Q: How do the events at Standing Rock Reservation relate to your research?
A: One of my primary areas of research is reproductive justice in Native America. Those who work in reproductive justice understand that there can be no reproductive justice without water; there can be justice without land; there can be no justice without dignity, human rights, civil rights. So my interest in reproductive justice for Native Americans centers on Native women, but necessarily includes so many other issues with which Native people contend, often uniquely. What’s happening at Standing Rock is primarily and immediately about keeping the water safe, and respecting land that the Lakota people consider sacred. But it is also, always, about treaty rights and Native sovereignty; about human, cultural, and civil rights; about the energy and economic future of our country; it’s about the water and so much more. It’s a rich place to consider justice; what it has looked like in the past, and what it can look like in the future.
Q: You’ve been to Standing Rock Reservation twice. How do you highlight what you’ve learned on these trips in the classroom? How about on the UConn campus as a whole?
A: I’ve done lectures in my own and other classes across campus, as well as a public lecture in early November. I was also honored to be included in a NoDapl rally students organized on campus November 15. I teach for the Women’s, Gender and Sexuality Studies Program which is a great place to think, teach, and write intersectionally, so I’m looking forward to developing a Native Studies course for WGSS – we need far more of those on our campus.
Q: Why is it important for more people to know details about events at Standing Rock Reservation, and what can the UConn community do to make a difference?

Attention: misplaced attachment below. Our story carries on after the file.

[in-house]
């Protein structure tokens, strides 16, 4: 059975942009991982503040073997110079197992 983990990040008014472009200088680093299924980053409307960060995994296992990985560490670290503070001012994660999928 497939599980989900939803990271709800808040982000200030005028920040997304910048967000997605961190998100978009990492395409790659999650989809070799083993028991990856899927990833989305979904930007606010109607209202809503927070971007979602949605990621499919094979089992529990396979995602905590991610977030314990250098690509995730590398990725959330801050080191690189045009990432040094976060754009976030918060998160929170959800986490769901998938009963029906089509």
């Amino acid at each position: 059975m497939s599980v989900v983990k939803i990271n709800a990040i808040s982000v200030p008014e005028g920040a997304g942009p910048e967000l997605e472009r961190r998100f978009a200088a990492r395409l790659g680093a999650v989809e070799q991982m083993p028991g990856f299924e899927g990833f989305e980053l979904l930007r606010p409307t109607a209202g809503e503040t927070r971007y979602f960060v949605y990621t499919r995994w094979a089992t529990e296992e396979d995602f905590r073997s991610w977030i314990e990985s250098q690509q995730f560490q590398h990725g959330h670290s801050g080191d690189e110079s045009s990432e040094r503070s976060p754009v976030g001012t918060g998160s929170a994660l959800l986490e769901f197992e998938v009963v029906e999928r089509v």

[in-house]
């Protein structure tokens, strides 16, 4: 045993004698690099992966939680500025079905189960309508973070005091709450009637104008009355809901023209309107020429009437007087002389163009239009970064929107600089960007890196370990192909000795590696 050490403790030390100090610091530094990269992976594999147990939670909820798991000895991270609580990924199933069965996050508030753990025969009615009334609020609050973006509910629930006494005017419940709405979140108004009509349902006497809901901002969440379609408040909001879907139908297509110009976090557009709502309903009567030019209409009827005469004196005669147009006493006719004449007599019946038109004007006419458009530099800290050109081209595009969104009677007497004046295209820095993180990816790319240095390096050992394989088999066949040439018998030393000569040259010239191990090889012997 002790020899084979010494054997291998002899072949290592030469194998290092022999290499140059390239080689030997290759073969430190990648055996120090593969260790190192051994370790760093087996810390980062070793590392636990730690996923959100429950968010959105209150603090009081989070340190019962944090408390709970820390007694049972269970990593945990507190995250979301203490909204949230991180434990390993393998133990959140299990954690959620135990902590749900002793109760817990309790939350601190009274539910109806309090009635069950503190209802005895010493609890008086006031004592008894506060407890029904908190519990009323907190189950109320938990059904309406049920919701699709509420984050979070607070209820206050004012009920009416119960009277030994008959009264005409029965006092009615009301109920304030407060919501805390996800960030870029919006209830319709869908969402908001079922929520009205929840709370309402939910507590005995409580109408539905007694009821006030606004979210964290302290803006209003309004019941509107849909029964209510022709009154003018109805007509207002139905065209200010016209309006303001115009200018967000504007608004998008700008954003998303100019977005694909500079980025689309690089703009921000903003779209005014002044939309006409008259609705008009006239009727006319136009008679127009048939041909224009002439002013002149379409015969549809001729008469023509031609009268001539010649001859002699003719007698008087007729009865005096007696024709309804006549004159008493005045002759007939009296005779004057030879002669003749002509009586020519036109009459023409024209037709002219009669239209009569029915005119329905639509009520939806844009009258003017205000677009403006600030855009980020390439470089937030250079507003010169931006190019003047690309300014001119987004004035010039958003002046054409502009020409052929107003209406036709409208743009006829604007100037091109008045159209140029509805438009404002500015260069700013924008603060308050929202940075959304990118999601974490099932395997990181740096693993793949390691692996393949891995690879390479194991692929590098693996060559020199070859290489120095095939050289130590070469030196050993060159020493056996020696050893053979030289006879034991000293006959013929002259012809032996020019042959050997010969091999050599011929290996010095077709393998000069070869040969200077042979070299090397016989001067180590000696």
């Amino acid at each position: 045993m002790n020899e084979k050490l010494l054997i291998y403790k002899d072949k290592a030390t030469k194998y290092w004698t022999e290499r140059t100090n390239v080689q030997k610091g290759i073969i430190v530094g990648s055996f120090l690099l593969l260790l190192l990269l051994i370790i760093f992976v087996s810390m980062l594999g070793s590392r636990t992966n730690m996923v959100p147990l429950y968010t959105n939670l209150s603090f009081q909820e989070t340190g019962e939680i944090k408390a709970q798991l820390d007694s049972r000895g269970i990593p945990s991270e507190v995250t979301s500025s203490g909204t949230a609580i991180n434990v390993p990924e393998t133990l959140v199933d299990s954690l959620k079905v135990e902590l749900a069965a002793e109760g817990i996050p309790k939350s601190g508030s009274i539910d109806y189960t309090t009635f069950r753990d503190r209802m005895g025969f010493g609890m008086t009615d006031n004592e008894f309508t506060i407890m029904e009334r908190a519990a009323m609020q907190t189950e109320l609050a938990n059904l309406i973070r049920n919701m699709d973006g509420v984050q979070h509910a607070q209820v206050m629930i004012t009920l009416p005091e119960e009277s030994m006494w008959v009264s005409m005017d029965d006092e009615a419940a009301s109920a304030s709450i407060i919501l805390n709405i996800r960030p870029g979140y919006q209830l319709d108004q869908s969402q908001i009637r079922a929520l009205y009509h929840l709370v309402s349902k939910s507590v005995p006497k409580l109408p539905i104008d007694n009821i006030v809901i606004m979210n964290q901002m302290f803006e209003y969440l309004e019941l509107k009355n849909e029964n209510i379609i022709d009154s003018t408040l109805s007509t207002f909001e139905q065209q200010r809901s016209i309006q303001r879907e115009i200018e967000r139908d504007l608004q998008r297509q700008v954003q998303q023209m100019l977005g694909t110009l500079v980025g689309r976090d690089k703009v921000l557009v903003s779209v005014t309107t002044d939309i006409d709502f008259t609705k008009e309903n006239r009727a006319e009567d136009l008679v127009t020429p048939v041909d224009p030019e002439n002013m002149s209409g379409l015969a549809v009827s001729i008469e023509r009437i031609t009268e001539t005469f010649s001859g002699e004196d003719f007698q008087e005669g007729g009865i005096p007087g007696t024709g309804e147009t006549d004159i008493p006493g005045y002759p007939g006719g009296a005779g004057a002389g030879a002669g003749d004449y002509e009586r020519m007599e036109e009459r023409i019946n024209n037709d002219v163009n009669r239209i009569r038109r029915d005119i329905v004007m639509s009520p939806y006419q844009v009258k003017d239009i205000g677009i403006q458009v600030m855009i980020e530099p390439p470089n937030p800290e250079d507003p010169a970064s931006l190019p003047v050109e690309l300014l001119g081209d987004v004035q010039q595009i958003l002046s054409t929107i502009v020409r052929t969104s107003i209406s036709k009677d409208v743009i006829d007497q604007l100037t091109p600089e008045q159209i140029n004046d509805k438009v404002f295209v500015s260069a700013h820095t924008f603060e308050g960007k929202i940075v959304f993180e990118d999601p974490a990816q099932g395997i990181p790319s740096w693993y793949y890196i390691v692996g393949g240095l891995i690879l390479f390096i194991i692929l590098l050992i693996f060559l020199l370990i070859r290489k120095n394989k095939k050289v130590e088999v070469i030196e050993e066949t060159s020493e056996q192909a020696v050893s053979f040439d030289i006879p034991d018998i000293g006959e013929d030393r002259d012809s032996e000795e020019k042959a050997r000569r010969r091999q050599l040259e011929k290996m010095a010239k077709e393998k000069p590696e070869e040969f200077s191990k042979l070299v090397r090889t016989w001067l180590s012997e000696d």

A: The narrative that’s been put out about Standing Rock has been deeply riddled with half-truths and blatant falsehoods, which is a phenomena we’ve been seeing increasingly in general, I think. As well, the mainstream media paid virtually no attention to this for months; only recently have we seen a very few, short reports from the New York Times or CNN. The Morton County Sheriff’s Department has access to print and visual media; they used that access to blatantly lie to the citizens of North Dakota and the U.S. about events at the camps and protest sites. The water protectors had alternative media, social media, and their own drone specialists to tell a different story. This differential access to the media, and thus to controlling the information that the American public receives, is in itself why it’s important for people to know more details. Beyond that, we’re really talking about a large, complex host of issues from land and water rights, to treaty rights and environmental justice. 18 million people will be affected if and when that pipeline breaks under the Mni Sose, the Missouri River. Not just Native people. The green energy industry posted better profits in the last quarter than the extractive energy industry did in the entire last year; that’s an economic indicator that as a nation, we’re moving in the wrong direction with oil pipelines. Not everyone can pay attention to everything, all the time; capitalism keeps us busy. But everyone should have at the very least a sense that they didn’t get the whole story about Standing Rock.